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DO MEDICATIONS REALLY EXPIRE? Try An Experiment With Your Mother-In-Law
mombu ^ | September 9, 2002 | Richard Altschuler

Posted on 08/04/2012 5:49:06 AM PDT by JoeProBono

Does the expiration date on a bottle of a medication mean anything? If a bottle of Tylenol, for example, says something like "Do not use after June 1998," and it is August 2002, should you take the Tylenol? Should you discard it? Can you get hurt if you take it? Will it simply have lost its potency and do you no good?

In other words, are drug manufacturers being honest with us when they put an expiration date on their medications, or is the practice of dating just another drug industry scam, to get us to buy new medications when the old ones that purportedly have "expired" are still perfectly good?

These are the pressing questions I investigated after my mother-in-law recently said to me, "It doesn't mean anything," when I pointed out that the Tylenol she was about to take had "expired" 4 years and a few months ago. I was a bit mocking in my pronouncement -- feeling superior that I had noticed the chemical corpse in her cabinet -- but she was equally adamant in her reply, and is generally very sage about medical issues.

So I gave her a glass of water with the purportedly "dead" drug, of which she took 2 capsules for a pain in the upper back. About a half hour later she reported the pain seemed to have eased up a bit. I said "You could be having a placebo effect," not wanting to simply concede she was right about the drug, and also not actually knowing what I was talking about. I was just happy to hear that her pain had eased, even before we had our evening cocktails and hot tub dip (we were in "Leisure World," near Laguna Beach, California, where the hot tub is bigger than most Manhattan apartments, and "Heaven," as generally portrayed, would be raucous by comparison).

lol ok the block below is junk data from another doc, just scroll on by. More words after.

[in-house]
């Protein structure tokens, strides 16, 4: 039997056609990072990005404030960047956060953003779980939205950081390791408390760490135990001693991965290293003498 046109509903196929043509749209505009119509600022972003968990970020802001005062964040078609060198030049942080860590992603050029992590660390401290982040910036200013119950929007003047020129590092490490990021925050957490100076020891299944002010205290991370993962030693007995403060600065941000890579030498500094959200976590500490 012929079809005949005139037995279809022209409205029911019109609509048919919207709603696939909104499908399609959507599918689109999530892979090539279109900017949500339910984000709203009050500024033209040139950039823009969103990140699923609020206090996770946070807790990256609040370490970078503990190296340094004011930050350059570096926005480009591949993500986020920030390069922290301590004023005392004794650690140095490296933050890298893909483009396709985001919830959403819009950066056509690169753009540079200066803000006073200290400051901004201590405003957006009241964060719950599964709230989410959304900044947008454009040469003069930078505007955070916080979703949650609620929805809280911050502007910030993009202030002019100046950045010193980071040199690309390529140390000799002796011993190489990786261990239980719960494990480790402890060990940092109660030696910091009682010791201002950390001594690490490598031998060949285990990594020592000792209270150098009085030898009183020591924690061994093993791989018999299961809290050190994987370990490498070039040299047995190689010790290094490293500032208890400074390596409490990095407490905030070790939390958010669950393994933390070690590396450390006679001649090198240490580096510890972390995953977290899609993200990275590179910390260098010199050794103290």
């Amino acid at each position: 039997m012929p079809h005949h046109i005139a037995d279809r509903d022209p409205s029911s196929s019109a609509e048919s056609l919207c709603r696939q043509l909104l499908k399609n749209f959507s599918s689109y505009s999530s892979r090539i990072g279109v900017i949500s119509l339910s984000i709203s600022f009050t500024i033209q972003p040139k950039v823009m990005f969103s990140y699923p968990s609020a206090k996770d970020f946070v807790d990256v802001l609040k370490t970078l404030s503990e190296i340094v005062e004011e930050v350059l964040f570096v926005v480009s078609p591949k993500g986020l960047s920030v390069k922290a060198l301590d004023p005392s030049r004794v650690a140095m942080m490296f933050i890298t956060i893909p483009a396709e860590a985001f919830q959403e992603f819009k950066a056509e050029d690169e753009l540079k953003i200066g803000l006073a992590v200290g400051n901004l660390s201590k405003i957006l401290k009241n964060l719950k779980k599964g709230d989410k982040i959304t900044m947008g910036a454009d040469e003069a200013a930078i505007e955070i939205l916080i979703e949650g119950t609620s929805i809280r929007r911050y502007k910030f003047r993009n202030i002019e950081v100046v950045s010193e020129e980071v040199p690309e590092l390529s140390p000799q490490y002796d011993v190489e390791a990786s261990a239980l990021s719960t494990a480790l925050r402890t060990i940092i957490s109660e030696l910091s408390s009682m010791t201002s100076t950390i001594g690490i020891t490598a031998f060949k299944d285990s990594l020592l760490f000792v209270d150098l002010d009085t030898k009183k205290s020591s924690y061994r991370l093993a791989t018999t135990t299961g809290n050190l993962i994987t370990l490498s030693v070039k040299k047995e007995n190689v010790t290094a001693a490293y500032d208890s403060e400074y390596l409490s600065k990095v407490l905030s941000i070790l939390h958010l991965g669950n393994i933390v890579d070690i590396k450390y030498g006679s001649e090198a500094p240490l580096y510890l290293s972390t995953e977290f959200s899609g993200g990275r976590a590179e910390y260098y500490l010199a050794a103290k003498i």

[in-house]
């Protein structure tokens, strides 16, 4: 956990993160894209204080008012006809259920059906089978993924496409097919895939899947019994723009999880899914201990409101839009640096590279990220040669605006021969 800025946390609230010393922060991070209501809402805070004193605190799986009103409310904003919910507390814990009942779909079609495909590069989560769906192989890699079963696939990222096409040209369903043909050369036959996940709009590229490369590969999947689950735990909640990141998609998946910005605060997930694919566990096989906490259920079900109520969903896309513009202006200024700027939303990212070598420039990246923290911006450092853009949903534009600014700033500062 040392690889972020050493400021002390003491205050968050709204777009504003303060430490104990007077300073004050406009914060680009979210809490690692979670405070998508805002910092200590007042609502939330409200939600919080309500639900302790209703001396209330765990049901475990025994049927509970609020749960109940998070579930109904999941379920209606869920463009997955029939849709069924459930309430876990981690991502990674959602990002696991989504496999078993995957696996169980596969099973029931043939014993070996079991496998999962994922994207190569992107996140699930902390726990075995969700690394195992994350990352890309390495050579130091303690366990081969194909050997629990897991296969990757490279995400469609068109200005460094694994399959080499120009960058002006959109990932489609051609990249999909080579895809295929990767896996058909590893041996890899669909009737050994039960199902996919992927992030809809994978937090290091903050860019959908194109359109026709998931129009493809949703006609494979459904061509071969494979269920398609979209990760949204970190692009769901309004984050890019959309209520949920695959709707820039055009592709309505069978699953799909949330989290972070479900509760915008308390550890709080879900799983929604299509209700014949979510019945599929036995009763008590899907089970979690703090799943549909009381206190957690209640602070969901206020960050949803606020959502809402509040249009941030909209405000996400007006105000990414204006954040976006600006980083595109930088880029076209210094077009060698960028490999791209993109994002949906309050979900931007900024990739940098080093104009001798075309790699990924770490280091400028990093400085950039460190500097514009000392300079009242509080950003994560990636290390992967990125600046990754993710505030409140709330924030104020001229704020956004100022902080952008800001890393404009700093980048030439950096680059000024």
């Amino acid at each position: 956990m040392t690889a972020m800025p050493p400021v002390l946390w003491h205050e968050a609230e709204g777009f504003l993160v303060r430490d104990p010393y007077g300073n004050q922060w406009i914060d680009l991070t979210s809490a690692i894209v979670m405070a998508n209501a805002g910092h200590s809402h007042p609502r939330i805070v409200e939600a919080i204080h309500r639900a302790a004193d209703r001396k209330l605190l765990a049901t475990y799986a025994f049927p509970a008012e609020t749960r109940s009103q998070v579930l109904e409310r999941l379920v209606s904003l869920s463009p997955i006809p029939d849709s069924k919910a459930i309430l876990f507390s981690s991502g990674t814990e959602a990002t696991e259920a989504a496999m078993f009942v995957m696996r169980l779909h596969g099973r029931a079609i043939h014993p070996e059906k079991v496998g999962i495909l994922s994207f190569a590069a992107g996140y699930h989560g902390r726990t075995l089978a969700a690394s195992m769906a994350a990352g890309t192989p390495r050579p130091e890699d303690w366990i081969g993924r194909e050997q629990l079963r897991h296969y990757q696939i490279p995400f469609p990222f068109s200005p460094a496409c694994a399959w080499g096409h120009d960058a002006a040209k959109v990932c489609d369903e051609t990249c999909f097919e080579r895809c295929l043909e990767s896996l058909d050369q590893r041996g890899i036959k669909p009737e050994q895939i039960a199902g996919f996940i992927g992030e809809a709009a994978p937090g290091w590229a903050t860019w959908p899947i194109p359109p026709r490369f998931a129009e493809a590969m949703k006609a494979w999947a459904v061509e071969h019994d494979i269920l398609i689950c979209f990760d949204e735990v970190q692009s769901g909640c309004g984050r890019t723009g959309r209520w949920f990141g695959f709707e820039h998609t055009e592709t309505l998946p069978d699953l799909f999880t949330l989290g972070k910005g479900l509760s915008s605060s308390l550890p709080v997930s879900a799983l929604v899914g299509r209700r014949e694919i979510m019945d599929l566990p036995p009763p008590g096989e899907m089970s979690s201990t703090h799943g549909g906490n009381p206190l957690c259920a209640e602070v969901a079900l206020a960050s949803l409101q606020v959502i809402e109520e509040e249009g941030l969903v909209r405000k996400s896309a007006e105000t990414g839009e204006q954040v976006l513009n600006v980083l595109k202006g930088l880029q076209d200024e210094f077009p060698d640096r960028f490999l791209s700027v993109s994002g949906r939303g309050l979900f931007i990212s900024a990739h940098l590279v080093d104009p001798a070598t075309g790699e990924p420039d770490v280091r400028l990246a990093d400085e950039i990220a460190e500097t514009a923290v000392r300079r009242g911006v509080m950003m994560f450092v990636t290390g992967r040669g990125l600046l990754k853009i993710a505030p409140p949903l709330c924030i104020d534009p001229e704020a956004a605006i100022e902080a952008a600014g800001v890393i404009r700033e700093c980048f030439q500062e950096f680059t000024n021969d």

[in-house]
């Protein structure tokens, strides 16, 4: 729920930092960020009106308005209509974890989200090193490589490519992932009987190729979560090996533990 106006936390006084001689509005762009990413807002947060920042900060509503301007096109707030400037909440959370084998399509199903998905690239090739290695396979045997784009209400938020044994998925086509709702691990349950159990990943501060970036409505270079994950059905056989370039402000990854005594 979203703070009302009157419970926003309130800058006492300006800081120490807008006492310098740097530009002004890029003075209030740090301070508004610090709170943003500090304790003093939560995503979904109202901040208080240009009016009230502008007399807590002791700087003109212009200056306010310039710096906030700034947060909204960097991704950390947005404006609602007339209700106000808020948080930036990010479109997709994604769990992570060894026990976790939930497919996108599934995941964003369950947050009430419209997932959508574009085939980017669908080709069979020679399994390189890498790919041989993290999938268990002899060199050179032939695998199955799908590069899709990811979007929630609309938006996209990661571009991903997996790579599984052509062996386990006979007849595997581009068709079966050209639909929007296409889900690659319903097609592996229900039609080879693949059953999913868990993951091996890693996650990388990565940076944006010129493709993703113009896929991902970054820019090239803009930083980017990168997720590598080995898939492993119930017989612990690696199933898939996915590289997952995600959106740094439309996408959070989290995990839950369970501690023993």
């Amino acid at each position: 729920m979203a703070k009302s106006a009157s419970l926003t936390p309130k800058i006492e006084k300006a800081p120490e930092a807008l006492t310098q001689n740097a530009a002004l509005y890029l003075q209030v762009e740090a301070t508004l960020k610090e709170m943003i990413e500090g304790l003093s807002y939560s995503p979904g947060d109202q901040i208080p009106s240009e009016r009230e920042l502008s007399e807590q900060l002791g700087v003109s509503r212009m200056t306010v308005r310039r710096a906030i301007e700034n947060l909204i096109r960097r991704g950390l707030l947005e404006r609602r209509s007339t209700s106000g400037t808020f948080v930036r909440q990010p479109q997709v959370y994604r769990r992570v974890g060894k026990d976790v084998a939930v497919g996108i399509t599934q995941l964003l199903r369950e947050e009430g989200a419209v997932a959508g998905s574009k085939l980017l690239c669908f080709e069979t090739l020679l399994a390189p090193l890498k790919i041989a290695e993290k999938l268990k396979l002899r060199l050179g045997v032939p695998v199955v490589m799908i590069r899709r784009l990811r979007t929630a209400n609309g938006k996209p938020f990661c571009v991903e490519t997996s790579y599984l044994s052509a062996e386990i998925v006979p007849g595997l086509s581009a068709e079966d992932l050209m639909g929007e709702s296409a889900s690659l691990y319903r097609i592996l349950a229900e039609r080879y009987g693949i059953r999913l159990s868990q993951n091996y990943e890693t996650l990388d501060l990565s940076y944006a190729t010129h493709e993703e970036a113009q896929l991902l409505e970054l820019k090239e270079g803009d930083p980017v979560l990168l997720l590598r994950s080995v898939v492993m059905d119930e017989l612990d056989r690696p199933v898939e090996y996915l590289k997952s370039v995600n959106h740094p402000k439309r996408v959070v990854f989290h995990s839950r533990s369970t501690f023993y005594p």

Upon my return to NYC and high-speed connection, I immediately scoured the medical databases and general literature for the answer to my question about drug expiration labeling. And voila, no sooner than I could say "Screwed again by the pharmaceutical industry," I had my answer. Here are the simple facts:

First, the expiration date, required by law in the United States, beginning in 1979, specifies only the date the manufacturer guarantees the full potency and safety of the drug -- it does not mean how long the drug is actually "good" or safe to use. Second, medical authorities uniformly say it is safe to take drugs past their expiration date -- no matter how "expired" the drugs purportedly are. Except for possibly the rarest of exceptions, you won't get hurt and you certainly won't get killed. A contested example of a rare exception is a case of renal tubular damage purportedly caused by expired tetracycline (reported by G. W. Frimpter and colleagues in JAMA, 1963;184:111). This outcome (disputed by other scientists) was supposedly caused by a chemical transformation of the active ingredient. Third, studies show that expired drugs may lose some of their potency over time, from as little as 5% or less to 50% or more (though usually much less than the latter). Even 10 years after the "expiration date," most drugs have a good deal of their original potency. So wisdom dictates that if your life does depend on an expired drug, and you must have 100% or so of its original strength, you should probably toss it and get a refill, in accordance with the cliché, "better safe than sorry." If your life does not depend on an expired drug -- such as that for headache, hay fever, or menstrual cramps -- take it and see what happens.